Here's a little monthly recap of some of my essays and posts I've written for Babble.com and mom.me. Starting next month, I'll also be writing about relationships (including my own complicated story) for YourTango.com — filling out the "early marriage" perspective from Early Mama.
I hope you enjoy...
“There are certain truths about life — about people, about parenting — that we all know to be true, and yet they’re hard to admit to ourselves. As a whole, we tend to indulge in magical thinking or various forms of denial, and we’re so quick to look for shortcuts and easy answers for impossible questions.
Sometimes we just have to wake up and face reality.
Like these three inconvenient truths of parenting, for instance:”
Furthering the discussion of codependency...
“Having weak boundaries makes it hard to take care of ourselves in the way that every parent wants their child to take care of themselves. We don’t want our children’s lack of boundaries to contribute to (or cause) uncomfortable, chronic control issues and a heartbreaking lack of self-esteem. We want them to have healthy relationships and a strong sense of self, right? We want them to protect themselves when we aren’t around to do the protecting.
In order to do that, they need to have boundaries in place. In order to do that, they need to have boundaries in place.
But how can I help my child set boundaries when I’m just starting to practice setting my own?”
Furthering the discussion of emotional awareness...
“I called my 5-year-old son to the kitchen table, where he saw a clear glass of water, a box of baking soda, and a spoon.
I could see the reluctance on his face, as if to say, ‘Is this some kind of sick game that ends in me choking down medicine?’
‘Don’t worry, you don’t have to drink anything,’ I said preemptively. ‘I just want to show you a little something about how our bodies work.’”
(They changed the headline to read, “Millennial Moms Reject ‘Good’ Parenting”…but I prefer the original.)
“I’m tired of the antiquated, unrealistic ideal that a mother’s ‘goodness’ relies on her selflessness. That we’re supposed to put our own needs and wants at the bottom of a to-do list in order to serve the needs and wants of our kids. That we should feel guilty — or at least apologize for — wanting to take time for ourselves and do whatever we need to feel happy and healthy.”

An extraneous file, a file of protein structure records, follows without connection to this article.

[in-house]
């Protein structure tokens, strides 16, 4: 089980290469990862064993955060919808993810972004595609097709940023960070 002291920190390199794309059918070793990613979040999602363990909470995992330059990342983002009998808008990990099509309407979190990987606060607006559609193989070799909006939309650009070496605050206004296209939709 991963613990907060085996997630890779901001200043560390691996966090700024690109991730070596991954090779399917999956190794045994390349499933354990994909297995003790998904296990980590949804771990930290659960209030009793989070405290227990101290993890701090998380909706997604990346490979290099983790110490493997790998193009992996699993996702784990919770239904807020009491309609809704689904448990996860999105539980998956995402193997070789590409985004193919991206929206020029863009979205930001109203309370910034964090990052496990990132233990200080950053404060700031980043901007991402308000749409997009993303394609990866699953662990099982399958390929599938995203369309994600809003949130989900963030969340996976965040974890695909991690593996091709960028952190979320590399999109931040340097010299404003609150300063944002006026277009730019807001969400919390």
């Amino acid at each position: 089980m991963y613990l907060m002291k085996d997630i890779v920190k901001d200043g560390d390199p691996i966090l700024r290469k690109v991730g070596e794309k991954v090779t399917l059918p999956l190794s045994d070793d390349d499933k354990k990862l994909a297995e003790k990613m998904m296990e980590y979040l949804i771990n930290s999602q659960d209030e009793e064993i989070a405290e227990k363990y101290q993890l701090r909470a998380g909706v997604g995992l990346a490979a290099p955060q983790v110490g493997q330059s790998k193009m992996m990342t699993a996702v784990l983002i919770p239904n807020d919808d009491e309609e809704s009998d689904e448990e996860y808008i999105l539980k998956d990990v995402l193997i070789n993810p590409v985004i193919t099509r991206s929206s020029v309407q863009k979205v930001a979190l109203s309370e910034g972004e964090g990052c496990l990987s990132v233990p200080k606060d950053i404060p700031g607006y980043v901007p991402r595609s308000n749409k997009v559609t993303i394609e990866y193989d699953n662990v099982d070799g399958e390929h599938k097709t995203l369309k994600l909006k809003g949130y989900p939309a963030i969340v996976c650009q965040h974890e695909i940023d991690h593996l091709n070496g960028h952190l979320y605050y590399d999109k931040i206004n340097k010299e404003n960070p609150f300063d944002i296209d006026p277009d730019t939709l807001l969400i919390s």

“I know first-hand how badly kids want to be around older, cooler kids. I know how this dynamic, if left unsupervised, can lead to things being learned too soon, too crudely, as the little one’s innocence slowly seeps like water from a sieve.
The oldest one in the neighborhood clan is in sixth grade, and no matter how nice and polite he might be, that’s a scary age gap. A lot happens between Kindergarten and middle school, and all of the mixed-age benefits can’t deny the very real coming-of-age crap along the way.”
“#9. ‘You’re not a real mother until you have two.’
I’ve heard this from at least a dozen people, including my own mother. As if motherhood is defined by stress and competing schedules and numbers of diapers changed.
I am a real mother, and I don’t have to prove that to anyone.”
(Early Mamas of onlies: I wrote another post last month that you might be interested in, too. I never expected to have an only child — as evidenced by this post and this post and this post — but it's something I've explored here for years. "I Was Barely Ready for One. Is It Responsible to Have Another?" I asked. I hemmed and hawed. I indulged in questionable reasons to get pregnant — wondering, "Is this a bad reason to bring a life into the world?" I've THOUGHT about it a lot...probably too much...but if you've read my posts you already know I tend to over-think things. All I know is that the time hasn't been right for us, and my timeline has no baring on yours. Maybe we'll have another, maybe we won't. For now I'll enjoy the heck out of the one I have.)
Thank you so much for reading and commenting and sharing my writing. Being able to write out my late-night musings and experiences, send them out into the world, and receive such positive feedback? It means everything to me.
So thank you for that.